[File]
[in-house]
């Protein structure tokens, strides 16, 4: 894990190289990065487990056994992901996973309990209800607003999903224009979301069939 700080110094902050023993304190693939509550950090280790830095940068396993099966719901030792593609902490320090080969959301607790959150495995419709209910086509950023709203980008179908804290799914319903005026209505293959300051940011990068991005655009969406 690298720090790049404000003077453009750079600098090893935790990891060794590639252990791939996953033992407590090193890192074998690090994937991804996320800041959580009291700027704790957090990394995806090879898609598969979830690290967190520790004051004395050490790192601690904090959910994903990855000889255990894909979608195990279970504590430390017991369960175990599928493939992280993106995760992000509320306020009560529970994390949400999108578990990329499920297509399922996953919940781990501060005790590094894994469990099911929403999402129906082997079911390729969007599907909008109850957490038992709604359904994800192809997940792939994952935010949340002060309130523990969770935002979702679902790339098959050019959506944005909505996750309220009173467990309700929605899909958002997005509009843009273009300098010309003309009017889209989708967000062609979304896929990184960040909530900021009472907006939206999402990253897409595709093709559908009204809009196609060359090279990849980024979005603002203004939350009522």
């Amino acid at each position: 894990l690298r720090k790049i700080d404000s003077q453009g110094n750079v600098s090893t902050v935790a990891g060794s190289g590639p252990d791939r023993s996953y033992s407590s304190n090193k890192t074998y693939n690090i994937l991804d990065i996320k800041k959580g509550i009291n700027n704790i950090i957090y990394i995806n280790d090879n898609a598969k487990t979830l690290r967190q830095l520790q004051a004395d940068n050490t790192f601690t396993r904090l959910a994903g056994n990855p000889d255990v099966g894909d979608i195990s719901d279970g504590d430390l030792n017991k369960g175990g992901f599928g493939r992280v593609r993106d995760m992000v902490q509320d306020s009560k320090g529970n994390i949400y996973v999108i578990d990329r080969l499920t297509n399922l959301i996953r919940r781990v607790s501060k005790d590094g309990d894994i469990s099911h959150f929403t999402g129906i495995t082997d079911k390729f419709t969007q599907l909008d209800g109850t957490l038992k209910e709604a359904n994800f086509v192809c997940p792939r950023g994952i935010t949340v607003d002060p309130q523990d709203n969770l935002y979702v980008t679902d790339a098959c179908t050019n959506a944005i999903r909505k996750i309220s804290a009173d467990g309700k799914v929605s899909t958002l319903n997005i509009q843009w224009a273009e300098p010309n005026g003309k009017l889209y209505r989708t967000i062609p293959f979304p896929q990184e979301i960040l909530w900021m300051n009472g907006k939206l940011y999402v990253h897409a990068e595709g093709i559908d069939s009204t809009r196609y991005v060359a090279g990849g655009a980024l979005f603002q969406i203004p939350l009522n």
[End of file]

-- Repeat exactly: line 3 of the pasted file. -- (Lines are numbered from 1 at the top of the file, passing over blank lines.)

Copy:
């Amino acid at each position: 894990l690298r720090k790049i700080d404000s003077q453009g110094n750079v600098s090893t902050v935790a990891g060794s190289g590639p252990d791939r023993s996953y033992s407590s304190n090193k890192t074998y693939n690090i994937l991804d990065i996320k800041k959580g509550i009291n700027n704790i950090i957090y990394i995806n280790d090879n898609a598969k487990t979830l690290r967190q830095l520790q004051a004395d940068n050490t790192f601690t396993r904090l959910a994903g056994n990855p000889d255990v099966g894909d979608i195990s719901d279970g504590d430390l030792n017991k369960g175990g992901f599928g493939r992280v593609r993106d995760m992000v902490q509320d306020s009560k320090g529970n994390i949400y996973v999108i578990d990329r080969l499920t297509n399922l959301i996953r919940r781990v607790s501060k005790d590094g309990d894994i469990s099911h959150f929403t999402g129906i495995t082997d079911k390729f419709t969007q599907l909008d209800g109850t957490l038992k209910e709604a359904n994800f086509v192809c997940p792939r950023g994952i935010t949340v607003d002060p309130q523990d709203n969770l935002y979702v980008t679902d790339a098959c179908t050019n959506a944005i999903r909505k996750i309220s804290a009173d467990g309700k799914v929605s899909t958002l319903n997005i509009q843009w224009a273009e300098p010309n005026g003309k009017l889209y209505r989708t967000i062609p293959f979304p896929q990184e979301i960040l909530w900021m300051n009472g907006k939206l940011y999402v990253h897409a990068e595709g093709i559908d069939s009204t809009r196609y991005v060359a090279g990849g655009a980024l979005f603002q969406i203004p939350l009522n």